Letters to The Nation Magazine in Response to the Editorial published in the May 10, 1999 edition:
"Whose Pacifica?" by Marc Cooper
Larry Bensky

Berkeley, Ca.

Mark Cooper's analysis of the current Pacifica crisis (Whose Pacifica? May 10) leaves the distinct impression that Cooper is unable to tell the difference between dirty laundry and a burning laundromat.

Had Cooper bothered to read what I actually said during the program for which I ostensibly was fired (text available at www.freepacifica.cjb.net ), he would have known that far from "interrupting" a program about Kosovo to "discourse" about "an internal Pacifica battle," what I did was carefully planned. I replayed a three-minute tape by Lynn Chadwick with her official statement about the firing of KPFA's general manager, Nicole Sawaya; then I responded to two false statements about me which Chadwick made in that taped statement; then I read a jointly drafted KPFA staff statement protesting Chadwick's and Pacifica's actions; and finally I read a statement which I had prepared for delivery to the Pacifica national board meeting in February. That statement, accompanied by charts and graphs, criticizes Pacifica for its out-of- control, expensive, self-perpetuating, secretive bureaucracy.

It should be noted that the so-called "gag rule" which purportedly bans discussion of so-called "dirty laundry" on the air, and for whose violation (supposedly four times during thirty years of broadcasting, which includes hundreds of programs and thousands of hours...) I was fired, is not a rule, but a custom. Despite management contentions to the contrary, I never promised - nor would I promise - to observe such a stricture which, by the way, nowhere exists in writing! In fact, "internal" Pacifica matters are constantly discussed during fund drives, although, of course, in self-serving and sometimes deceptively positive ways.

As I was but one of dozens at KPFA who went on the air - and continue to go on the air since my firing - to let listeners know there was and is a major crisis in Pacifica, why was I fired and a handful of others merely warned? The answer lies, I believe, in the very aspects of Pacifica that I criticized in my February statement  to the board (during which, by the way, board chair Mary Frances Berry walked out of the room; as Cooper correctly observes, she has abrogated her responsibilities to Pacifica by not being seen in Berkeley since then.)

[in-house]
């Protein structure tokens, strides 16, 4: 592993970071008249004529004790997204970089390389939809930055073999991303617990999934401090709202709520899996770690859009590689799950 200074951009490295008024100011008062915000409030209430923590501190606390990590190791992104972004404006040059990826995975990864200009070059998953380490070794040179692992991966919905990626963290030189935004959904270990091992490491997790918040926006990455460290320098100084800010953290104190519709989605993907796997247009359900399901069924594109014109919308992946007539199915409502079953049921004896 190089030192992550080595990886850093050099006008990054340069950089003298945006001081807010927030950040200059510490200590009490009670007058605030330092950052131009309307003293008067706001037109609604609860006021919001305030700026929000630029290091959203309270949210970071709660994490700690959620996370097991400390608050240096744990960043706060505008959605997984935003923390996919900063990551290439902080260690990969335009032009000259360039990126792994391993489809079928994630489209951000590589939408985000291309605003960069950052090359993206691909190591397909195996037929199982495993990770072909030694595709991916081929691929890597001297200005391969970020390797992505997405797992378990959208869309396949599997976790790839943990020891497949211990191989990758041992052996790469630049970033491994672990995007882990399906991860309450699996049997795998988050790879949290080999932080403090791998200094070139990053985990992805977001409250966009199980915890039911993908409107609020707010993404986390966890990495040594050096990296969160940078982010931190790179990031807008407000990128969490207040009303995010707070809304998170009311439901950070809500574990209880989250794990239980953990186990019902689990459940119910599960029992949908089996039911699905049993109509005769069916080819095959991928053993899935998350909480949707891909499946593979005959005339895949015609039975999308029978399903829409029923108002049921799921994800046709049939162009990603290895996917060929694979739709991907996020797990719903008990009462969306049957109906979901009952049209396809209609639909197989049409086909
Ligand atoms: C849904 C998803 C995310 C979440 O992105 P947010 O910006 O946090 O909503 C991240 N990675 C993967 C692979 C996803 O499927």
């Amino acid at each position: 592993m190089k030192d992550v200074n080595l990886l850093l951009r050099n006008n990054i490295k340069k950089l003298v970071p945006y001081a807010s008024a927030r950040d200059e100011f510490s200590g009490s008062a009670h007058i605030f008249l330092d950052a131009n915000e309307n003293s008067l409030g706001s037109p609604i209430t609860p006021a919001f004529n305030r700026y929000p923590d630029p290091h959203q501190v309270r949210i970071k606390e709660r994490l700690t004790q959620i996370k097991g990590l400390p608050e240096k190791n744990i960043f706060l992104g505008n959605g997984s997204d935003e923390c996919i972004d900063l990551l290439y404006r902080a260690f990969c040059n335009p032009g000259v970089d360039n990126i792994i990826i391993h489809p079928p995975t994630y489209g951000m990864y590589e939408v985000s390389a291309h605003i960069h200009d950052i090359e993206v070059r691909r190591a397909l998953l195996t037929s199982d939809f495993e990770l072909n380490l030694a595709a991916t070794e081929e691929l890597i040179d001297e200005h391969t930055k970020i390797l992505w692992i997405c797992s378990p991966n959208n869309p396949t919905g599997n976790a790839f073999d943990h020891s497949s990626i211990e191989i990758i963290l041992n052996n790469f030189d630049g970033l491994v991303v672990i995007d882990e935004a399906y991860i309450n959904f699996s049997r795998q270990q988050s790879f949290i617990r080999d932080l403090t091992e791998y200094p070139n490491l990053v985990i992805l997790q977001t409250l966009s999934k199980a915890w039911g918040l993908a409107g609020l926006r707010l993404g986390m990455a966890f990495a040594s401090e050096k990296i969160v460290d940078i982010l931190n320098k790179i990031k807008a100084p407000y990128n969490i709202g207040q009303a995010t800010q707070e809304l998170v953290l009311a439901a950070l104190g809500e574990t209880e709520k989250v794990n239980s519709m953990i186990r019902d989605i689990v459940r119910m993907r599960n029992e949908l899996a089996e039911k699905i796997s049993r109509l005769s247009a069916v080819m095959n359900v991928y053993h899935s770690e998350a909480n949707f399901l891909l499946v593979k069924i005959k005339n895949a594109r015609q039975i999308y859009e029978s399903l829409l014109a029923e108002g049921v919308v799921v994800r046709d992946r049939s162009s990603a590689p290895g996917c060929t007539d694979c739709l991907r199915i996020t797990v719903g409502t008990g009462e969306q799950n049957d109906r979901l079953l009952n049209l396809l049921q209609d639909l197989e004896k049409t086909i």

Cooper has his interests in dismissing Pacifica's current illness as "dirty landry," of course. If he wishes to keep his paid job as anchor of a daily program on Los Angeles Pacifica station KPFK, and also wishes to have KPFK not censor off the air your own "Radio Nation," which he anchors (as FAIR's "Counterspin" was censored when it dared to include an interview with me!) he must toe the Pacifica line. The absurdity of the present Pacifica effort to keep its listeners from being informed about what their money now pays for - censorship to protect bureaucracy - thus could not be more obvious than in Cooper's case. He can opine at length about what is now a matter of national concern in these pages, but not on his own radio program, and not on the Nation's radio program either.

This is speaking truth to power?

Larry Bensky

Barbara Deustch

To the editors:

This superficial yet pretentious pronouncement begins with a false and invidious comparison.  Those trying to restore founding principles to the operation of  alternative and formerly independent radio stations, equally with those who have imposed a corporation-like structure and quashed individual and workers' rights within those stations, are likened to clashing Mafia factions.  To use the quintessential example of blatantly corrupt power, operating via fear, as the basis for any discussion of Pacifica, betrays complete contempt for its origins.  This comparison is filtered through the most commodified and controlled organ of fake culture, the big-money movie industry:

"There's a scene in The Godfather when Clemenza, anticipating the outbreak of a full-scale war between the families, nonchalantly  remarks to young Mikey Corleone: "This thing's gotta happen every five years or so...every ten years--helps to get rid of the bad blood." You could almost say the same thing about Pacifica Radio."

Marc Cooper's language has two similarities to this reference:  its terms derive from war, and they are used with moral nonchalance; in other words this is the work of a verbal hit-man.

The spurious history is made explicit:  "a periodic Pacifica war erupted recently" over an "impolitic" station manager's "dismissal."  Marc Cooper doesn't even glance at when, why, or in what way a corporate hierarchy became imposed within Pacifica.  For him, "Pacifica" itself IS this imposed hierarchy.  He uses in a single sentence the terms "egregious transgression" and "internal operations," both abstractions, yet, in rather contradictory ways, both deferential to a sacred or private realm that is, for him, that hierarchy.